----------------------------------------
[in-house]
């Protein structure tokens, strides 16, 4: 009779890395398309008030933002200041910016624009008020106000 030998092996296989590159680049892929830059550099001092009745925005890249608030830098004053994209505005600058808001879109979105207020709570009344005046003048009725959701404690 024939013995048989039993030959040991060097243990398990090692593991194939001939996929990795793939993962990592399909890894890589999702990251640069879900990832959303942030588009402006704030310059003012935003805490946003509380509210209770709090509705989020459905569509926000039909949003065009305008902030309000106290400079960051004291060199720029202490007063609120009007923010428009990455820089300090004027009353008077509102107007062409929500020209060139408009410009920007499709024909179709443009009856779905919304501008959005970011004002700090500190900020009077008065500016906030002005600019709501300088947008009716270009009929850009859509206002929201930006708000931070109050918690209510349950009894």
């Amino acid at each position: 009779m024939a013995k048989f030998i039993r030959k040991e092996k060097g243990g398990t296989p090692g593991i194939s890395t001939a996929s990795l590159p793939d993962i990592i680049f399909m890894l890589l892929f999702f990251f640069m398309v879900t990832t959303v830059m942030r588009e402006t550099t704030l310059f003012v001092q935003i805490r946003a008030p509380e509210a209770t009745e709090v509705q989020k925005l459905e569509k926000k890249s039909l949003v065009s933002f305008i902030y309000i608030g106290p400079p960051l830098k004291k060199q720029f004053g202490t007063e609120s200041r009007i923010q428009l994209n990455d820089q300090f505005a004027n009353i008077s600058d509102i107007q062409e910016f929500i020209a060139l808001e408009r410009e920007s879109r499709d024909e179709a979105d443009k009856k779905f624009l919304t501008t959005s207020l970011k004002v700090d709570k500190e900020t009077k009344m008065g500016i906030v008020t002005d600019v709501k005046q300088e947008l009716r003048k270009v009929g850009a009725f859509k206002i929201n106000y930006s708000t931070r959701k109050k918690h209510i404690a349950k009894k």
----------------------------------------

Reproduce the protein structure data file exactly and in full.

[in-house]
């Protein structure tokens, strides 16, 4: 009779890395398309008030933002200041910016624009008020106000 030998092996296989590159680049892929830059550099001092009745925005890249608030830098004053994209505005600058808001879109979105207020709570009344005046003048009725959701404690 024939013995048989039993030959040991060097243990398990090692593991194939001939996929990795793939993962990592399909890894890589999702990251640069879900990832959303942030588009402006704030310059003012935003805490946003509380509210209770709090509705989020459905569509926000039909949003065009305008902030309000106290400079960051004291060199720029202490007063609120009007923010428009990455820089300090004027009353008077509102107007062409929500020209060139408009410009920007499709024909179709443009009856779905919304501008959005970011004002700090500190900020009077008065500016906030002005600019709501300088947008009716270009009929850009859509206002929201930006708000931070109050918690209510349950009894």
């Amino acid at each position: 009779m024939a013995k048989f030998i039993r030959k040991e092996k060097g243990g398990t296989p090692g593991i194939s890395t001939a996929s990795l590159p793939d993962i990592i680049f399909m890894l890589l892929f999702f990251f640069m398309v879900t990832t959303v830059m942030r588009e402006t550099t704030l310059f003012v001092q935003i805490r946003a008030p509380e509210a209770t009745e709090v509705q989020k925005l459905e569509k926000k890249s039909l949003v065009s933002f305008i902030y309000i608030g106290p400079p960051l830098k004291k060199q720029f004053g202490t007063e609120s200041r009007i923010q428009l994209n990455d820089q300090f505005a004027n009353i008077s600058d509102i107007q062409e910016f929500i020209a060139l808001e408009r410009e920007s879109r499709d024909e179709a979105d443009k009856k779905f624009l919304t501008t959005s207020l970011k004002v700090d709570k500190e900020t009077k009344m008065g500016i906030v008020t002005d600019v709501k005046q300088e947008l009716r003048k270009v009929g850009a009725f859509k206002i929201n106000y930006s708000t931070r959701k109050k918690h209510i404690a349950k009894k």